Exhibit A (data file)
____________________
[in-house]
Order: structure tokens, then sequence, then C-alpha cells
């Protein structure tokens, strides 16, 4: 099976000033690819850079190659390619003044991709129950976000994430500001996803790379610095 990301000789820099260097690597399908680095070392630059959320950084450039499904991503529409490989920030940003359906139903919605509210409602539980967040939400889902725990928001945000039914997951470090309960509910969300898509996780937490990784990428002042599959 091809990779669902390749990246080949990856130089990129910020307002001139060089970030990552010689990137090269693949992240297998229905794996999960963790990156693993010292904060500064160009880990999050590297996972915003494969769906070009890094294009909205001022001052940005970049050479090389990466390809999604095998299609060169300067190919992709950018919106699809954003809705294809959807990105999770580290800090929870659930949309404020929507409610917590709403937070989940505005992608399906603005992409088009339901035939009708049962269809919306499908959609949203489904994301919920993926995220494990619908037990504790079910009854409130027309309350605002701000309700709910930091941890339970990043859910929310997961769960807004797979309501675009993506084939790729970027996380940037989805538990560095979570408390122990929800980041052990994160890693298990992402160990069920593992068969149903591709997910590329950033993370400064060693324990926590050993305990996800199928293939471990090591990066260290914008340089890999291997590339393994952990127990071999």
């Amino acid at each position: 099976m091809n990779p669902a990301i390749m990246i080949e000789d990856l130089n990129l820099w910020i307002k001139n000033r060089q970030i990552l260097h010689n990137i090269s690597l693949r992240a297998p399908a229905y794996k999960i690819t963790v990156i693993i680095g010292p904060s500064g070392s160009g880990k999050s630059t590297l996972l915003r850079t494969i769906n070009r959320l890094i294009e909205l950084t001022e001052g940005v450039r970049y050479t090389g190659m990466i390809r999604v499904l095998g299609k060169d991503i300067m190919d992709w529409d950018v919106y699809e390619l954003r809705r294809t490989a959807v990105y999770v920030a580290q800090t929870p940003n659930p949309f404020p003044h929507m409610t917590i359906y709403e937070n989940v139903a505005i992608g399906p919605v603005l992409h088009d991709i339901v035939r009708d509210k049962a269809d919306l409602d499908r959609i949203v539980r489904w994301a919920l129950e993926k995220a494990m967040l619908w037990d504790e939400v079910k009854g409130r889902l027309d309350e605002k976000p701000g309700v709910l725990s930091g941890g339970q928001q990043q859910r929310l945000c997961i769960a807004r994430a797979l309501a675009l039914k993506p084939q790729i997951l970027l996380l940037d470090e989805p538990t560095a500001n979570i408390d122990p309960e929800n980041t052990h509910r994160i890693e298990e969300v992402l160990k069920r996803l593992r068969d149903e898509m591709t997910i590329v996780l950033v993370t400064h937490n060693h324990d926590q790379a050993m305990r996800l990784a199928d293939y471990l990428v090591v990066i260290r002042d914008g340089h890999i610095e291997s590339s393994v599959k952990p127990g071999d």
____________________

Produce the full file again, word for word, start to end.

[in-house]
Order: structure tokens, then sequence, then C-alpha cells
């Protein structure tokens, strides 16, 4: 099976000033690819850079190659390619003044991709129950976000994430500001996803790379610095 990301000789820099260097690597399908680095070392630059959320950084450039499904991503529409490989920030940003359906139903919605509210409602539980967040939400889902725990928001945000039914997951470090309960509910969300898509996780937490990784990428002042599959 091809990779669902390749990246080949990856130089990129910020307002001139060089970030990552010689990137090269693949992240297998229905794996999960963790990156693993010292904060500064160009880990999050590297996972915003494969769906070009890094294009909205001022001052940005970049050479090389990466390809999604095998299609060169300067190919992709950018919106699809954003809705294809959807990105999770580290800090929870659930949309404020929507409610917590709403937070989940505005992608399906603005992409088009339901035939009708049962269809919306499908959609949203489904994301919920993926995220494990619908037990504790079910009854409130027309309350605002701000309700709910930091941890339970990043859910929310997961769960807004797979309501675009993506084939790729970027996380940037989805538990560095979570408390122990929800980041052990994160890693298990992402160990069920593992068969149903591709997910590329950033993370400064060693324990926590050993305990996800199928293939471990090591990066260290914008340089890999291997590339393994952990127990071999």
């Amino acid at each position: 099976m091809n990779p669902a990301i390749m990246i080949e000789d990856l130089n990129l820099w910020i307002k001139n000033r060089q970030i990552l260097h010689n990137i090269s690597l693949r992240a297998p399908a229905y794996k999960i690819t963790v990156i693993i680095g010292p904060s500064g070392s160009g880990k999050s630059t590297l996972l915003r850079t494969i769906n070009r959320l890094i294009e909205l950084t001022e001052g940005v450039r970049y050479t090389g190659m990466i390809r999604v499904l095998g299609k060169d991503i300067m190919d992709w529409d950018v919106y699809e390619l954003r809705r294809t490989a959807v990105y999770v920030a580290q800090t929870p940003n659930p949309f404020p003044h929507m409610t917590i359906y709403e937070n989940v139903a505005i992608g399906p919605v603005l992409h088009d991709i339901v035939r009708d509210k049962a269809d919306l409602d499908r959609i949203v539980r489904w994301a919920l129950e993926k995220a494990m967040l619908w037990d504790e939400v079910k009854g409130r889902l027309d309350e605002k976000p701000g309700v709910l725990s930091g941890g339970q928001q990043q859910r929310l945000c997961i769960a807004r994430a797979l309501a675009l039914k993506p084939q790729i997951l970027l996380l940037d470090e989805p538990t560095a500001n979570i408390d122990p309960e929800n980041t052990h509910r994160i890693e298990e969300v992402l160990k069920r996803l593992r068969d149903e898509m591709t997910i590329v996780l950033v993370t400064h937490n060693h324990d926590q790379a050993m305990r996800l990784a199928d293939y471990l990428v090591v990066i260290r002042d914008g340089h890999i610095e291997s590339s393994v599959k952990p127990g071999d």